photo: Regina Cho

Concert reviews GREEK UNITY FEST-

Fabolous and DJ Premier For the 2016 Greek Unity Fest, the OG Swag Champ, along with producer legend, DJ Premier, reminded ‘Cuse just why the 90’s and 2000’s were times we should miss. DJ Premier warmed up the crowd by playing arguably the greatest hip-hop throwbacks we will ever know. Fabolous, who is known for his ability to maintain longevity in this ever-changing rap game, really showed ‘Cuse why that’s so. He performed tracks off of his newest project, “Summertime Shootout”, and also did noteworthy throwbacks such as “Can’t Let You Go” and “Into You” which had us all thinking of our middle school baes. He stayed true to his “throwback jersey connoisseur” title by donning a fresh #5 Syracuse jersey. That night, ‘Cuse’s current situation was definitely a lituation.



Coming into 2016, Tory Lanez was probably my number one artist to watch for. Musically, his sound was remarkable and he provided a reason to continue paying attention to Canada talent. When I got word that he was coming to ‘Cuse, you couldn’t tell me anything, but after his performance, maybe I should’ve kept my mouth closed. The fashion show put on by Fashion’s Conscience was dope as expected but between no DJ, bad song selection, and extreme waiting time, the performance after was disappointing. At least he made up for it with a meet and greet but with as long as he took, most of us were just ready to go home at that point. Tory Lanez is still an amazing artist but his lack of execution made it seem like I was vouching a little too hard beforehand. written by staff 30 Spring 2016 THE MIXTAPE


Young Thug and Metro Boomin On May 25th, headliner Young Thug and opening act Metro Boomin came to ’Cuse to give us a wild show. Metro started out his set with extreme hype and crowd interaction then took to his comfort zone behind the turntables, which is typical for most DJ acts (except if you’re DJ Esco). Of course he played fan favorites such as “Thought it Was A Drought” and “March Madness” and he let us have that “Jumpman” which features his famous ad-lib “if young Metro don’t trust you I’m gone shoot you.” His set was concluded by playing “Father Stretch My Hands Pt. 1” and at this point, Schine went up. The room was ready by the time Thugger came out. He performed Rich Gang’s hit “Lifestyle” and shared the stage with Metro while performing “Hercules” since Metro was on production for that one. He performed songs off his tape that was just released Slime Season 3 that only a few fans knew the words to and the crowed was not as hype at this moment compared to the rest of his set. He concluded the show with arguably one of his strongest songs, “Best Friend” and the crowd, including myself, went bananas. Overall, this duo worked extremely well together and gave us one of the best shows of the year. It feels good to know Metro trusts ‘Cuse. photos: Dina Ben-Nissan


like they did From denim on denim, to colorful windbreakers, old school hip-hop fashion is something that everyone still tries to emulate, even to this day. Here’s an homage to one of the freshest and most influential eras of fashion that this genre has ever known.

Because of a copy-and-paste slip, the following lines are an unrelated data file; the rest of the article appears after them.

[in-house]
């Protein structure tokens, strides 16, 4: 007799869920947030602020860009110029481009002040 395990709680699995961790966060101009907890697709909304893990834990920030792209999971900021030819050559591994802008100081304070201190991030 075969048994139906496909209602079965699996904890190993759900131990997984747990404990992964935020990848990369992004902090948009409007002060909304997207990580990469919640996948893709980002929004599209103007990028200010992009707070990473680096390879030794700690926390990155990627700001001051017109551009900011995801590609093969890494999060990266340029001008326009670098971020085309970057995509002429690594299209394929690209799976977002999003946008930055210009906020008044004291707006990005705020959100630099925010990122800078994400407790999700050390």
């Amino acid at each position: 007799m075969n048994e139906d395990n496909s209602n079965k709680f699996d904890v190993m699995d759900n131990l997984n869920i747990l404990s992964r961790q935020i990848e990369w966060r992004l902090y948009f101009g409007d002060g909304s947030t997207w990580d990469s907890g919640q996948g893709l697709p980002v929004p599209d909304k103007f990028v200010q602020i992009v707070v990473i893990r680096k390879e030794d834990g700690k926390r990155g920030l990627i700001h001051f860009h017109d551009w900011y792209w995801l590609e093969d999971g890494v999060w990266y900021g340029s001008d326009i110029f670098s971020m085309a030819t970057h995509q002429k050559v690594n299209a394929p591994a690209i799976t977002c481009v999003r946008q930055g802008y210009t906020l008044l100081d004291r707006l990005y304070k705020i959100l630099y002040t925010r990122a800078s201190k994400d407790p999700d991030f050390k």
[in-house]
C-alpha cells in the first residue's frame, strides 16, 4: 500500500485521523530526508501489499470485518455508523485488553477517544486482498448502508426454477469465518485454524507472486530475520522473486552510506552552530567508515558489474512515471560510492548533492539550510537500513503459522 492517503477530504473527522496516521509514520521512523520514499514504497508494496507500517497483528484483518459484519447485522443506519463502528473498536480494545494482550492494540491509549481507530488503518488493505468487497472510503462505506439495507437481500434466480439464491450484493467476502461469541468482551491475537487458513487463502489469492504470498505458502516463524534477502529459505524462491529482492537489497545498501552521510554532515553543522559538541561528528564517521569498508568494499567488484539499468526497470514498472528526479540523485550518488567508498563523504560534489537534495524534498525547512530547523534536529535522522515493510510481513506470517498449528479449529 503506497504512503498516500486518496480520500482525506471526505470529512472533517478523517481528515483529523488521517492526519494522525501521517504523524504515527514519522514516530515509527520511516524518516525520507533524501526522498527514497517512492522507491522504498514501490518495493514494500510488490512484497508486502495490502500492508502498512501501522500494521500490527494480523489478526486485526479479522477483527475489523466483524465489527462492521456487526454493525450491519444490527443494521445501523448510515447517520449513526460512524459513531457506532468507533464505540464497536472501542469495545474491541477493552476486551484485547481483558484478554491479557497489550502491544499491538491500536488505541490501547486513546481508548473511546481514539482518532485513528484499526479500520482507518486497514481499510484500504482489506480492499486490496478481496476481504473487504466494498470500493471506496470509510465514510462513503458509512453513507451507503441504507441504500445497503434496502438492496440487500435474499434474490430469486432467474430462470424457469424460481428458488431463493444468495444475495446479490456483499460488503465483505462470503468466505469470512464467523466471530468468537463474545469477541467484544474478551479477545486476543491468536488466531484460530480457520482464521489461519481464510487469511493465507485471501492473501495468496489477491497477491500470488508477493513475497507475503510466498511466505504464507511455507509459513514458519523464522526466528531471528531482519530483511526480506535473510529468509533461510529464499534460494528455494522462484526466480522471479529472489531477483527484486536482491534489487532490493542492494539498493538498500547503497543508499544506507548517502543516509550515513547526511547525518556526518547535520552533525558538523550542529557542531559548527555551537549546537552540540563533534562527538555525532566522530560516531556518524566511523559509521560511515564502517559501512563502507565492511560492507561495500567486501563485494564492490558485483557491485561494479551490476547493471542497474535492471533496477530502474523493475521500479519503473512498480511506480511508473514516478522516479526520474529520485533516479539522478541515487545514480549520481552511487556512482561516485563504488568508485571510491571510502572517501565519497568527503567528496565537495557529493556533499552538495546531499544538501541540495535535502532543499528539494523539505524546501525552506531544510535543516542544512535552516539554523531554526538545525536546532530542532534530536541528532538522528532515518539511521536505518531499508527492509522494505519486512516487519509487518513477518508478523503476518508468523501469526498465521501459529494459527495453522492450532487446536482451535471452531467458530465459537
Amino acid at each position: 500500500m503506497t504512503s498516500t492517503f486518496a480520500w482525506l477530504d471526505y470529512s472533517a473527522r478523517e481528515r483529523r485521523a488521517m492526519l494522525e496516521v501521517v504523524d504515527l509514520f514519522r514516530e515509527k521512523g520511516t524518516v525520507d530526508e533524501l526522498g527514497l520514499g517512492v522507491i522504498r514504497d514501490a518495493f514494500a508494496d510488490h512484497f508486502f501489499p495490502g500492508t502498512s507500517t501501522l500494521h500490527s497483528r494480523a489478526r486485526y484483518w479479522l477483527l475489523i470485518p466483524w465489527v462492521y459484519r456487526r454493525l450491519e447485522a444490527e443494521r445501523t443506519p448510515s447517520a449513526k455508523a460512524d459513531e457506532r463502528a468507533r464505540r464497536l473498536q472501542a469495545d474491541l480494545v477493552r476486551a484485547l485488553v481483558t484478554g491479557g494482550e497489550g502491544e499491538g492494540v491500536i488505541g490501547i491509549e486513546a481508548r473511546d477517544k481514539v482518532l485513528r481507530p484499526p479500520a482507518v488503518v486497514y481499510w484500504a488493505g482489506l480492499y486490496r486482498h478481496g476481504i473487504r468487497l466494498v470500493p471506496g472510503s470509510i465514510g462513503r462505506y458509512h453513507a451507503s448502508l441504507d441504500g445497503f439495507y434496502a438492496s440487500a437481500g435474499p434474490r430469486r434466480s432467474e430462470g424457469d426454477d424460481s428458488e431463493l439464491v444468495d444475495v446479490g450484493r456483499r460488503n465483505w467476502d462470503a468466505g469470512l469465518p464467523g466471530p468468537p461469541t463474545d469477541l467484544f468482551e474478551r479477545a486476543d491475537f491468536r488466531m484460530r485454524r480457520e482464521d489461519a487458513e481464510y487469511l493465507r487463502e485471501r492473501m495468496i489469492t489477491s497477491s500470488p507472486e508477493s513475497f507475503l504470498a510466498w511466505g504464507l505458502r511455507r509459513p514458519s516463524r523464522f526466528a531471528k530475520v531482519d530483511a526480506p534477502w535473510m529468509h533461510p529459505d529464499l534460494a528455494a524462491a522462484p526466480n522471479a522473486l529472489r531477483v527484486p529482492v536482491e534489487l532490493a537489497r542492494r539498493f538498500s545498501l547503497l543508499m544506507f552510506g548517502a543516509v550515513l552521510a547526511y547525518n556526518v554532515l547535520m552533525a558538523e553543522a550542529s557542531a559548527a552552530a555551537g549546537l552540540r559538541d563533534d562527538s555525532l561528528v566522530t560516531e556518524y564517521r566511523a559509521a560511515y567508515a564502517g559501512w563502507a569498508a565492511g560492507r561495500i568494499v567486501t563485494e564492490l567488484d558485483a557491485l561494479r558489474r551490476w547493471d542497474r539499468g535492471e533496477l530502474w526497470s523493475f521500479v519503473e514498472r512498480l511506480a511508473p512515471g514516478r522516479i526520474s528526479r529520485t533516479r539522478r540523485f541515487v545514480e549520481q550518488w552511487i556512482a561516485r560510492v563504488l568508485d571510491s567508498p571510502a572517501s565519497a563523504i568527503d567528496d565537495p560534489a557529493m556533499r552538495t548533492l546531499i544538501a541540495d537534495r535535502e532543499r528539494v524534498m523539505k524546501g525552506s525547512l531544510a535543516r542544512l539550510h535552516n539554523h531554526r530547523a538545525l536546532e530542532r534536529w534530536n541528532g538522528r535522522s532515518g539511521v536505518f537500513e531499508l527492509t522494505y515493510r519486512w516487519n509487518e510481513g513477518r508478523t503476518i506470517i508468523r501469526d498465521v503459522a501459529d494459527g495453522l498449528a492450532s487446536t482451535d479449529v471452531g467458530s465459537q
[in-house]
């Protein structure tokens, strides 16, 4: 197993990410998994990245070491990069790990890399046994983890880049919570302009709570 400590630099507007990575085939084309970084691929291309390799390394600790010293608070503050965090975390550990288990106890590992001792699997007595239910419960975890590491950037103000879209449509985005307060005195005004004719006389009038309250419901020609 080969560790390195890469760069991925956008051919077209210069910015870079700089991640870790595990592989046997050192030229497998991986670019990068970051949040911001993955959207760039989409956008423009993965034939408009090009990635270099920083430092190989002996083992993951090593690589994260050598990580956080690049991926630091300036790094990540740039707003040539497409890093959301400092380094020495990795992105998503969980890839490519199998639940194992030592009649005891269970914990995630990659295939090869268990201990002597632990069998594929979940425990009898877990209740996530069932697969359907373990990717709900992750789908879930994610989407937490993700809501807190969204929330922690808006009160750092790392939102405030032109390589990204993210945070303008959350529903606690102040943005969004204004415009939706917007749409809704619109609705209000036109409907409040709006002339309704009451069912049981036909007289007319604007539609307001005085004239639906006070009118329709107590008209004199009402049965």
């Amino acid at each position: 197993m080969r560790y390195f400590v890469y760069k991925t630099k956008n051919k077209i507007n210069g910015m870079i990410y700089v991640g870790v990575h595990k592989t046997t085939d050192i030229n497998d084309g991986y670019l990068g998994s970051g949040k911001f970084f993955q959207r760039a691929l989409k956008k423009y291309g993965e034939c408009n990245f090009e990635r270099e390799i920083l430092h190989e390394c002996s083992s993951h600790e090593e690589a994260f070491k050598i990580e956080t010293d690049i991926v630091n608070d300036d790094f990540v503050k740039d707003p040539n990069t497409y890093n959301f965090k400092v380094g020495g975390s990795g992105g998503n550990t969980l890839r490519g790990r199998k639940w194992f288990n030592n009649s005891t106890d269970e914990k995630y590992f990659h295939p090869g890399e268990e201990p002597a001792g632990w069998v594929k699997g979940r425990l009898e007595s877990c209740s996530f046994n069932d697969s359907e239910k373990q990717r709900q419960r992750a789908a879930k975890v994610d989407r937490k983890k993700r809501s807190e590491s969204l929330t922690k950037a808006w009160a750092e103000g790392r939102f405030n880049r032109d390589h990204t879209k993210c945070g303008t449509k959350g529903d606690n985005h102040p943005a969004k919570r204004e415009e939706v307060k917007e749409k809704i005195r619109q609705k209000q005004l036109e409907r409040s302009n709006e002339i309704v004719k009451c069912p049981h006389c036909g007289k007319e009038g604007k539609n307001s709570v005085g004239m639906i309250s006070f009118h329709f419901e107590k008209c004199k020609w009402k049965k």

Models: (from left to right) Amanda Silverstein, Omari Ashley, Taylor Whitelow, Colefield Smith, Denzel Deranamie, Kayla Marquez 32 Spring 2016 THE MIXTAPE

it in the 90’s Photographed by Dina Ben-Nissan

Stylists: Arthur Chen, Leslie Gomez, Chanell Chebuske, Kadreyna Merot 33

34 Spring 2016 THE MIXTAPE

Seen a car full of girls ain’t no need to tweak. All you skirts know what’s up with 213.


It’s like this and like that and like this and uh. It’s like that and like this and like that and uh. 36 Spring 2016 THE MIXTAPE


38 Spring 2016 THE MIXTAPE

In the city of good ol’ Watts, In the city, the city of Compton we keep it rocking. 39

old school If

someone were to say the words “old school hip-hop”, you’d probably automatically assume Biggie or Tupac or maybe even NWA because of the “Straight Outta Compton” movie that came out last year. These are usually the safest bets too because of how much they did for the culture. But why do we never talk about DJ Kool Herc, Afrika Bambaataa, or Doug E. Fresh? Now there are several others, of course, but no one ever knows who they are or what they’ve done. I bet you didn’t know that Will Smith and DJ Jazzy Jeff were the first ever rappers to win a Grammy. Did you? I didn’t think so. Many people think that the entire history of hip-hop revolves around Tupac and Biggie, but these are only two grains of sand on the beach and beaches don’t just have two grains of sand. It’s an amalgamation of grains of sand that come together to make the beachfronts across the… I think ya’ll get the point. But let’s address the best things to ever come out of hiphop. Let’s take a moment to talk about the fashion. Hip-hop is not just the music. It was baggy jeans and oversized white tees. It was pastel colored jackets and crop tops - FOR BOTH SEXES. It was Jheri curls and high tops. Basically, hip-hop had all the signature looks that everyone wanted to emulate. People everywhere were trying to recreate the iconic half-moon step flattop. Adidas and Nike both own the hip-hop fashion now and back then, but back then was a whole different game. It was a lot less conservative and very flamboyant. “The colors weren’t neutral and there was no holding back. The more colors, the more popping.” Many people forget how proactive artists were back in the day. Artists were much more liberal 40 Spring 2016 THE MIXTAPE